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UBC Theses and Dissertations

Validity and reliability evidence for the Rosenberg self-esteem scale with adults in Canada and the United States Ruddell, Robert Jackson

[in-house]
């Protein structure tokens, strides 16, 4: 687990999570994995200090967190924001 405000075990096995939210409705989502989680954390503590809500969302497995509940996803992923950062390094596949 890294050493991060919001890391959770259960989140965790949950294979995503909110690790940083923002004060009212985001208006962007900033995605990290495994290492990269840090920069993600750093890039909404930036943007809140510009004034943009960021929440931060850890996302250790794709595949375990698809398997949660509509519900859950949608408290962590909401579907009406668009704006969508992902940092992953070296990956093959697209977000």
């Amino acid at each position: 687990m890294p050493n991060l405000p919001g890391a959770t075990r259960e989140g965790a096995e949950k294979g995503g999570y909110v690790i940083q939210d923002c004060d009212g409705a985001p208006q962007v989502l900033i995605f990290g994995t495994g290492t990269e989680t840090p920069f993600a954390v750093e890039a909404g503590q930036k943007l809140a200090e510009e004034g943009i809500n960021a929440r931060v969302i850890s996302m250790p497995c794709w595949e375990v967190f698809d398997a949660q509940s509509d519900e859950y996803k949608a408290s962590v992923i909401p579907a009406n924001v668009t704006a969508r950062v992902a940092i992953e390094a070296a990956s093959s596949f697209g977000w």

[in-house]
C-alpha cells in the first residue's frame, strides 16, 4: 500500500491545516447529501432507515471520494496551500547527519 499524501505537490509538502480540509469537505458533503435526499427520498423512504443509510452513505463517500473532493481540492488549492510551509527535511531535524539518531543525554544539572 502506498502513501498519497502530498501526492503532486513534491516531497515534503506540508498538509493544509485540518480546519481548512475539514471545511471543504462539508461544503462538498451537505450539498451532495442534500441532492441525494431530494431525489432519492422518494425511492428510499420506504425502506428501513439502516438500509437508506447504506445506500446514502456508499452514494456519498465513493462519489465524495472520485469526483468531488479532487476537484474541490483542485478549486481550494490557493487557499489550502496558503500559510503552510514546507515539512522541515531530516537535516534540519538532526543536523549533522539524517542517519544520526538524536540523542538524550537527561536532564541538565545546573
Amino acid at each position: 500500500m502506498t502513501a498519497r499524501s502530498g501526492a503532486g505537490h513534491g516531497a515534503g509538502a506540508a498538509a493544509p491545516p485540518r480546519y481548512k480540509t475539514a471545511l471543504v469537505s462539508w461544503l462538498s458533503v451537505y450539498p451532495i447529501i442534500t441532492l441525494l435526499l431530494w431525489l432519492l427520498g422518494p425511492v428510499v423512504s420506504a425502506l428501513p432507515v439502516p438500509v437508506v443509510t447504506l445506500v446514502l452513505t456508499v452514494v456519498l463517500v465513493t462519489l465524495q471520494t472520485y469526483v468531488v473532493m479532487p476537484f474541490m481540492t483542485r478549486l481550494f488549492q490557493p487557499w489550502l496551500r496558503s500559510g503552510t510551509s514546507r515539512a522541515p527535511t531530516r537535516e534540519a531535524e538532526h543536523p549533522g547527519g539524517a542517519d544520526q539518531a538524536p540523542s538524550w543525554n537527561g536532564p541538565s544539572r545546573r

Although the Rosenberg Self-Esteem Scale (RSES; Rosenberg, 1989) is the most widely used measure of self-esteem, the evidential basis to support the interpretation and use of the RSES scores with community adults is significantly lacking. Rosenberg (1965) defined self-esteem as the self-appraisal of worthiness of an individual’s socialized identity. In order to support this interpretation of the RSES for use with community adults within a research context, the dimensionality of the RSES scores was examined and the expected relationships with theoretically more related (convergent) and less related (discriminant) constructs were provided as validity evidence in a sample of 1,083 community adults. Utilizing confirmatory factor analysis (CFA), a series of models were tested based on the following emergent themes from the literature: (1) unidimensional, (2) bidimensional with distinct latent variables, representing both positive and negative self-esteem, or (3) unidimensional with method effects due to negatively worded (i.e., reverse-coded) items, positively worded items, or both. Results suggest that once method effects are taken into account, due to negatively worded (i.e., reverse-coded) items, a unidimensional model fit the data best. Convergent and discriminant evidence was examined along a theoretically and empirically expected continuum of constructs from highest to lowest expected absolute magnitude of validity coefficients: self-liking, global self-esteem, self- competence, depression, optimism, mental health functioning, physical health functioning, and narcissism. The obtained convergent and discriminant validity coefficients generally fit with the theoretically and empirically expected continuum and support more of a self-worth interpretation of RSES scores. However, the higher-than-expected correlations with optimism and mental health functioning raise some validity concerns. The results from this study equip researchers with additional evidence to evaluate the degree to which the scores derived from the RSES are indicative of global self-esteem in community adults for use within a research context.

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